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SJB alleges Prez under SLPP pressure to give up power to dissolve Parliament

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By Shamindra Ferdinando

Samagi Jana Balavegaya (SJB) lawmaker Nalin Bandara Jayamaha yesterday alleged that President Ranil Wickremesinghe was under tremendous pressure from the Sri Lanka Podujana Peramuna (SLPP) to give up power to dissolve Parliament, two and a half years after the parliamentary election.

Kurunegala District MP Jayamaha said that the SLPP wanted the provision, pertaining to dissolution of Parliament in the 19A, included in the 22nd Amendment, at the committee stage.

In terms of the 19th Amendment enacted in 2015, the President couldn’t dissolve Parliament until the completion of four and a half years of the term of a government. The last parliamentary poll was conducted in August 2020.

Having overwhelmingly voted for UNP leader Wickremesinghe at the Presidential contest on July 20 to complete the remainder of President Gotabaya Rajapaksa’s term, the SLPP was now seeking full control, lawmaker Bandara asserted.

The SJB official, however, acknowledged that their party, too, had been divided on the issue, with those who backed Dullas Alahapperuma, at the Presidential contest, opposing the move.

Wickremesinghe received 133 votes. Of the 145 SLPP votes, except for its rebel group, the rest voted for Wickremesinghe.

Responding to another question, the former UNPer said that some interested parties thwarted SLPP founder Basil Rajapaksa from leaving the country, soon after President Gotabaya Rajapaksa abandoned the President’s House. That appeared to have backfired, MP Bandara said, alleging Basil Rajapaksa seemed to be running the show.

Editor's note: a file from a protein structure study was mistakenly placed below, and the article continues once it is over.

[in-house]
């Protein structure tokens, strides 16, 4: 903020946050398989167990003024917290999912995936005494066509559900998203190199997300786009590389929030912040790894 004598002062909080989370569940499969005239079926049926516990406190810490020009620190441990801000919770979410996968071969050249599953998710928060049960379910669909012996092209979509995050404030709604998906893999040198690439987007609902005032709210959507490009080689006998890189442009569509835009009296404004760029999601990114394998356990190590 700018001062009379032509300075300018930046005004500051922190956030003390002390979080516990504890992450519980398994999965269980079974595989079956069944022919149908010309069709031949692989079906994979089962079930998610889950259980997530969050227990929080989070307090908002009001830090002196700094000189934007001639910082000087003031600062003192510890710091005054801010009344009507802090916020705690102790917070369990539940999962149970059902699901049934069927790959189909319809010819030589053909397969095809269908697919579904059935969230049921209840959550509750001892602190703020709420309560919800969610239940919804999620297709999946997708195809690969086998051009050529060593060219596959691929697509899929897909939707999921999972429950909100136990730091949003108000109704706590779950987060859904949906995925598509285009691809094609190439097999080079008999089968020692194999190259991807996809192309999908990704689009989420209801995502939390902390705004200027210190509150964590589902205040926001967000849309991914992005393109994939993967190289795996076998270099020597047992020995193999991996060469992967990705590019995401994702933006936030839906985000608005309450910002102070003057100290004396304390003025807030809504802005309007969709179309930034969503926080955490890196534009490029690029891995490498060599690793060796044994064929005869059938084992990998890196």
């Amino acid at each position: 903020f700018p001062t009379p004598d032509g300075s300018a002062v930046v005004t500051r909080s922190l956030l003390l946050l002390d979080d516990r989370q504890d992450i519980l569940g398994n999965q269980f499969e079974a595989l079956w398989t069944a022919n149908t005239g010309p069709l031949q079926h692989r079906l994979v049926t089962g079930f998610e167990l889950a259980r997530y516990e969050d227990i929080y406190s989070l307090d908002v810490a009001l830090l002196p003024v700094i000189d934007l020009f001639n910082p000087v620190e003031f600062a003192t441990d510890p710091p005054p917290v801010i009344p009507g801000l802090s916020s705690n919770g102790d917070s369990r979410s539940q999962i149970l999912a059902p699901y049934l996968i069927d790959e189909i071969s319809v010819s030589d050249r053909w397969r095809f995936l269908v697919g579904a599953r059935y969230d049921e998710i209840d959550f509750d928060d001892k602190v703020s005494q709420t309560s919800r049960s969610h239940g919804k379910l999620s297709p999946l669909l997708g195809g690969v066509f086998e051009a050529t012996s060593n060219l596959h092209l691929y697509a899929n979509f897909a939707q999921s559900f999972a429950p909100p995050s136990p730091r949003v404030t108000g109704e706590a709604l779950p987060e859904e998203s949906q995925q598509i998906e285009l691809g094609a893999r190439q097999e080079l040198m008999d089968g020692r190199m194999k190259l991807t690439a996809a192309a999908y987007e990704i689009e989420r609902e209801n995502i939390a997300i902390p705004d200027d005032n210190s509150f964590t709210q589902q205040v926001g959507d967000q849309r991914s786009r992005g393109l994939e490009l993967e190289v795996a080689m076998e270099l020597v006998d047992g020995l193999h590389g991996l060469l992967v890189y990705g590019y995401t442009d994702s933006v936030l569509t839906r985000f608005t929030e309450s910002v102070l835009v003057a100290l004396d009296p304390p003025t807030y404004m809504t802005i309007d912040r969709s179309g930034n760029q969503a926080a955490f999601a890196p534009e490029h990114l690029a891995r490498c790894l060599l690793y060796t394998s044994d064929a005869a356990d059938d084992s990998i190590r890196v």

Asked whether more members of the SJB would soon switch their allegiance to President Wickremesinghe, MP Bandara said that he couldn’t predict what the individual members were likely to do. However, the SJB, the second largest group in Parliament wouldn’t join the government, MP Bandara said.

Of the 54 elected and appointed SJB members, so far two – Manusha Nanayakkara and Harin Fernando – have accepted ministerial portfolios. SJB National List MP Diana Gamage, earlier pledged her support to the SLPP.

Lawmaker Bandara said that the SLPP seemed to be quite confident of regaining full political authority, regardless of the recent setbacks suffered. The former Law and Order Deputy Minister said that the SLPP was bent on pursuing its strategy, though the President, elected by the party, fled the country.

The SJB MP said that the move to create an environment, conducive for crossovers for the personal benefit of lawmakers, should be condemned. The provisions, pertaining to the appointment of the Cabinet-of-Ministers, under the proposed 22 Amendment, in case the party with the largest block of seats reached a consensus with other parties, were meant to appoint a jumbo sized Cabinet, the MP said. The SJB official questioned the rationale in giving Parliament the authority to decide on the number of Cabinet ministers and non-Cabinet members, in case of a National Government.

Lawmaker Bandara said that President Wickremesinghe and the SLPP were yet to come up with tangible action plan to address political or economic issues. The MP warned, what he called the Wickremesinghe-Rajapaksa government, that the public here, and the international community, couldn’t be deceived by calling itself a National Government.